Copper River Record November 2016
By Robin Mayo
Technically, the Tangle Lakes area is not really the Copper River Basin, but since so many of us love to hunt, fish, pick berries, and explore in this area, I couldn’t resist including a hike. The first few miles of the Denali Highway from Paxson are still in the Copper River Watershed, but the Lower Tangle Lakes drain into the Delta River and therefore this hike is actually in the Yukon River Watershed. A little further out the road, the McClaren River flows to the Susitna and on down to Cook Inlet. So you can experience the headwaters of three great Alaskan rivers in just a few miles. No wonder it feels like the top o’ the world up there!
Many trails leave the Denali Highway in this area, and you can have your choice depending on your mode of transport. Hikers are forewarned though, many of the trails frequented by off-road vehicles feature a lot of mud!
A favorite quick Tangle Lakes hike takes off from the BLM Campground, 21.5 miles from Paxson on the Denali Highway. Take the spur road from the highway towards the campground, then look for the trailhead on the left as you enter the campground. The well-developed trail traverses up the ridge, revealing awesome views of Tangle Lakes and River. At the top of the ridge the route gets somewhat less defined, branching out. This gives you the perfect chance to explore the network of open ridges. On a recent berry-picking foray we found not only fantastic blueberries and lingonberries, but also bearberries, crowberries, timber berries, and nagoon berries.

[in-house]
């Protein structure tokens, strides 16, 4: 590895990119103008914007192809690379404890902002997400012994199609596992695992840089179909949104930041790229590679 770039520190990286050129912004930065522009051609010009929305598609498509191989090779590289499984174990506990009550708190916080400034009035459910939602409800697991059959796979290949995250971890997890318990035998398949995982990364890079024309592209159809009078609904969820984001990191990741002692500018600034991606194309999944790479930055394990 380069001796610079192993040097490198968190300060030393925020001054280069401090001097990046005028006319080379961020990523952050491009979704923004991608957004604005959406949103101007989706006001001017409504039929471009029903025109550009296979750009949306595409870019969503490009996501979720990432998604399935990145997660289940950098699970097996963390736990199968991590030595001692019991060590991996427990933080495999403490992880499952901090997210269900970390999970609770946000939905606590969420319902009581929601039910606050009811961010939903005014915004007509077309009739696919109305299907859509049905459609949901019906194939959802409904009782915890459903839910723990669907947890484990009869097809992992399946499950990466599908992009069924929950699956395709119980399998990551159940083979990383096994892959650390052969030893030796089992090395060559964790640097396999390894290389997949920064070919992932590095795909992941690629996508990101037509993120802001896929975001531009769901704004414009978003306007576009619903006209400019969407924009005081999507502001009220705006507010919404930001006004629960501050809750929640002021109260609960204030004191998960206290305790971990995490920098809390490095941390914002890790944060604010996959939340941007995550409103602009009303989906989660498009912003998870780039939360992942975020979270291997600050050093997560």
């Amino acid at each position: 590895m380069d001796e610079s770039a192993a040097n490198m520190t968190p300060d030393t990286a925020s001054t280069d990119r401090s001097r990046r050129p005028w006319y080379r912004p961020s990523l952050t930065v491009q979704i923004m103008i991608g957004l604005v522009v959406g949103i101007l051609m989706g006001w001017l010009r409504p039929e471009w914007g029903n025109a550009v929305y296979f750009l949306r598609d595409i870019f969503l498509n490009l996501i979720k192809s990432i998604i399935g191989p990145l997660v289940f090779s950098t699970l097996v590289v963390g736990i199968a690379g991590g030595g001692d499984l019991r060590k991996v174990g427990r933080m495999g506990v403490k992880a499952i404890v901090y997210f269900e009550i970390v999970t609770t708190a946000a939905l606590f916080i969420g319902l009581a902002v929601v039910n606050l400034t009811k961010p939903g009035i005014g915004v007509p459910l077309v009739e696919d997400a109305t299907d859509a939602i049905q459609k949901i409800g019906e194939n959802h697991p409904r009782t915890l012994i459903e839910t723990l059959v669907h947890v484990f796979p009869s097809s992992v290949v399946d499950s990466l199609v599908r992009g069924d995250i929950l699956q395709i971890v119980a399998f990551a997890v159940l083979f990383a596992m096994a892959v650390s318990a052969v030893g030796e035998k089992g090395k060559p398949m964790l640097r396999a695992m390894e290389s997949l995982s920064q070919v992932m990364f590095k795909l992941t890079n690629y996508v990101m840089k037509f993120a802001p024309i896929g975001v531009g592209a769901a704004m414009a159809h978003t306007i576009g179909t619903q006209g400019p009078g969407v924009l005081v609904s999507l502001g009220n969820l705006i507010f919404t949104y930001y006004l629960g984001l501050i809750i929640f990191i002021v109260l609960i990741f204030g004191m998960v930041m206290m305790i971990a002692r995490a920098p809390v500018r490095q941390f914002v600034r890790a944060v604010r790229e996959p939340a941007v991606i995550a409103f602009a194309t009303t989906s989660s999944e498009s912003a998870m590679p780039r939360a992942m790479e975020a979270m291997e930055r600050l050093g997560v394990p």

On one of the larger open patches at the top of an old glacial moraine, someone has arranged loose stones into a spiral maze. Normally I’m not a fan of finding signs of human intervention in an otherwise pristine place, but this spot feels magical enough that it works. We were feeling fanciful late one evening and tried a slow walk to the center of the spiral, hoping it would transport us through time. We were miraculously transported to the future, about 2 minutes from when we began! The exercise did spark a great conversation about when in history we’d like to visit. My choice: ride the Copper River and Northwestern Railway in the 1920s.
Taking care to keep your sense of direction, you can continue to explore almost indefinitely from this spot. Since you are in the Tangle Lakes Archaeological District, keep an eye out for signs of long-ago hunters, and please be respectful of anything you find. I guess the time travelling really does work, because this area always fills me with a feeling of peace and connection to those who came before us.
This trail never fails to reward you with panoramic views. Lauren Vos photo
Exploring a spiral maze at the top of the Tangles Ridge Trail. Lauren Vos Photo
Copper River Record November 2016
By Robin Mayo
For this week’s armchair hike, let’s head north to the Nabesna Road, and the Skookum Volcano Trail in Wrangell-St. Elias National Park and Preserve. I’m embarrassed to admit how many years I lived in this valley before I started venturing onto the Nabesna Road, so now I’m trying to make up for lost time.